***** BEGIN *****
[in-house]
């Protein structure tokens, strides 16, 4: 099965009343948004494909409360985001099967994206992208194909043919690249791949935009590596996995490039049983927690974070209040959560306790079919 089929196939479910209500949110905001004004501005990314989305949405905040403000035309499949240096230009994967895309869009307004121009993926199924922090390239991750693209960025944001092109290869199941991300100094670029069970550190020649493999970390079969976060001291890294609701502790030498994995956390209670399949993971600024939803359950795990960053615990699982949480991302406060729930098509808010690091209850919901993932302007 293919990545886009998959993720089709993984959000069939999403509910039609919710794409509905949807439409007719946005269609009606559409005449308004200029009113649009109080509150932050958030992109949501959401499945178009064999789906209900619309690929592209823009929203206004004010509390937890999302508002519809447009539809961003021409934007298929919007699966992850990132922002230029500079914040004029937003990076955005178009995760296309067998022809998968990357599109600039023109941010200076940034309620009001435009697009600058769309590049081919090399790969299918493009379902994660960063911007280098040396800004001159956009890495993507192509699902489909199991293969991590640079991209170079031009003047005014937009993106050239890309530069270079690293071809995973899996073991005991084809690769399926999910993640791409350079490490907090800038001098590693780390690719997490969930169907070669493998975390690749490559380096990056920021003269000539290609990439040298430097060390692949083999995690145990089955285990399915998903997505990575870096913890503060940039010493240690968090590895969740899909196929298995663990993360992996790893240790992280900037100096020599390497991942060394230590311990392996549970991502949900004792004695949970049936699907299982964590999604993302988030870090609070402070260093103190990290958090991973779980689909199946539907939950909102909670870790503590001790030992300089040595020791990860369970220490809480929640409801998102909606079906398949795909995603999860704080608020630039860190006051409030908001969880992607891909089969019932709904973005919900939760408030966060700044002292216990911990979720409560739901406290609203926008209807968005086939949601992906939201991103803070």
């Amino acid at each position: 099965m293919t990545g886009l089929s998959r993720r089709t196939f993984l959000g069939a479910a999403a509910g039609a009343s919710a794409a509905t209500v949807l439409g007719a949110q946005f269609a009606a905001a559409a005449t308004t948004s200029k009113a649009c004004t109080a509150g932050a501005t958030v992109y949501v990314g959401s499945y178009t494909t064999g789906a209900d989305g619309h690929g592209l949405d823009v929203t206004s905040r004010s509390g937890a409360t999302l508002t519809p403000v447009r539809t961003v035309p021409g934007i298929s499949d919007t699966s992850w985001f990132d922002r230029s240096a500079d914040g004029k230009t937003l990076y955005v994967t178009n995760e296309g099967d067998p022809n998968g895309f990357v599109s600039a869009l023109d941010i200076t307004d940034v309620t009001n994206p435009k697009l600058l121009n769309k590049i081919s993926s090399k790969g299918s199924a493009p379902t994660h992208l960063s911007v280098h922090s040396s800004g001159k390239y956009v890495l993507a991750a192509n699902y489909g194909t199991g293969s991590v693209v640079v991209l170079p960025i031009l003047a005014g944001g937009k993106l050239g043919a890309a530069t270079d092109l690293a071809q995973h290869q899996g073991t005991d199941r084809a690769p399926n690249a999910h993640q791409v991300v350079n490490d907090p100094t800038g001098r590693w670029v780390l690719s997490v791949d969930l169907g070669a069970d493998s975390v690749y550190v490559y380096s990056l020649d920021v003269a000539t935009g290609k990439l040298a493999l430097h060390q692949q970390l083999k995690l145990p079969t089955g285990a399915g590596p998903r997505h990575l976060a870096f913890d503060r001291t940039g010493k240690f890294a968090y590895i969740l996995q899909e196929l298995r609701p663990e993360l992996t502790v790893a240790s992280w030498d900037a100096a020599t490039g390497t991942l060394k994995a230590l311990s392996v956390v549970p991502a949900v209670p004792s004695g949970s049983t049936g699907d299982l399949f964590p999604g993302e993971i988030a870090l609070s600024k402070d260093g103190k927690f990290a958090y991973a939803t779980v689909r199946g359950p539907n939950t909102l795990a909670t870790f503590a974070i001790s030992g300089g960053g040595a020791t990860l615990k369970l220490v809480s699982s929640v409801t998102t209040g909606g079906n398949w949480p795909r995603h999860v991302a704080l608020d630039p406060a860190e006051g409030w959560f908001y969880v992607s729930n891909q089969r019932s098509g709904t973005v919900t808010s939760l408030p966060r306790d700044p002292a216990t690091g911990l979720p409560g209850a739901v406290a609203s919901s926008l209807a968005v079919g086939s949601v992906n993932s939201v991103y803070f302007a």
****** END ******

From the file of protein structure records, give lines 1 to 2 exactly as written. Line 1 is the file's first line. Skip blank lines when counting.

[in-house]
């Protein structure tokens, strides 16, 4: 099965009343948004494909409360985001099967994206992208194909043919690249791949935009590596996995490039049983927690974070209040959560306790079919 089929196939479910209500949110905001004004501005990314989305949405905040403000035309499949240096230009994967895309869009307004121009993926199924922090390239991750693209960025944001092109290869199941991300100094670029069970550190020649493999970390079969976060001291890294609701502790030498994995956390209670399949993971600024939803359950795990960053615990699982949480991302406060729930098509808010690091209850919901993932302007 293919990545886009998959993720089709993984959000069939999403509910039609919710794409509905949807439409007719946005269609009606559409005449308004200029009113649009109080509150932050958030992109949501959401499945178009064999789906209900619309690929592209823009929203206004004010509390937890999302508002519809447009539809961003021409934007298929919007699966992850990132922002230029500079914040004029937003990076955005178009995760296309067998022809998968990357599109600039023109941010200076940034309620009001435009697009600058769309590049081919090399790969299918493009379902994660960063911007280098040396800004001159956009890495993507192509699902489909199991293969991590640079991209170079031009003047005014937009993106050239890309530069270079690293071809995973899996073991005991084809690769399926999910993640791409350079490490907090800038001098590693780390690719997490969930169907070669493998975390690749490559380096990056920021003269000539290609990439040298430097060390692949083999995690145990089955285990399915998903997505990575870096913890503060940039010493240690968090590895969740899909196929298995663990993360992996790893240790992280900037100096020599390497991942060394230590311990392996549970991502949900004792004695949970049936699907299982964590999604993302988030870090609070402070260093103190990290958090991973779980689909199946539907939950909102909670870790503590001790030992300089040595020791990860369970220490809480929640409801998102909606079906398949795909995603999860704080608020630039860190006051409030908001969880992607891909089969019932709904973005919900939760408030966060700044002292216990911990979720409560739901406290609203926008209807968005086939949601992906939201991103803070």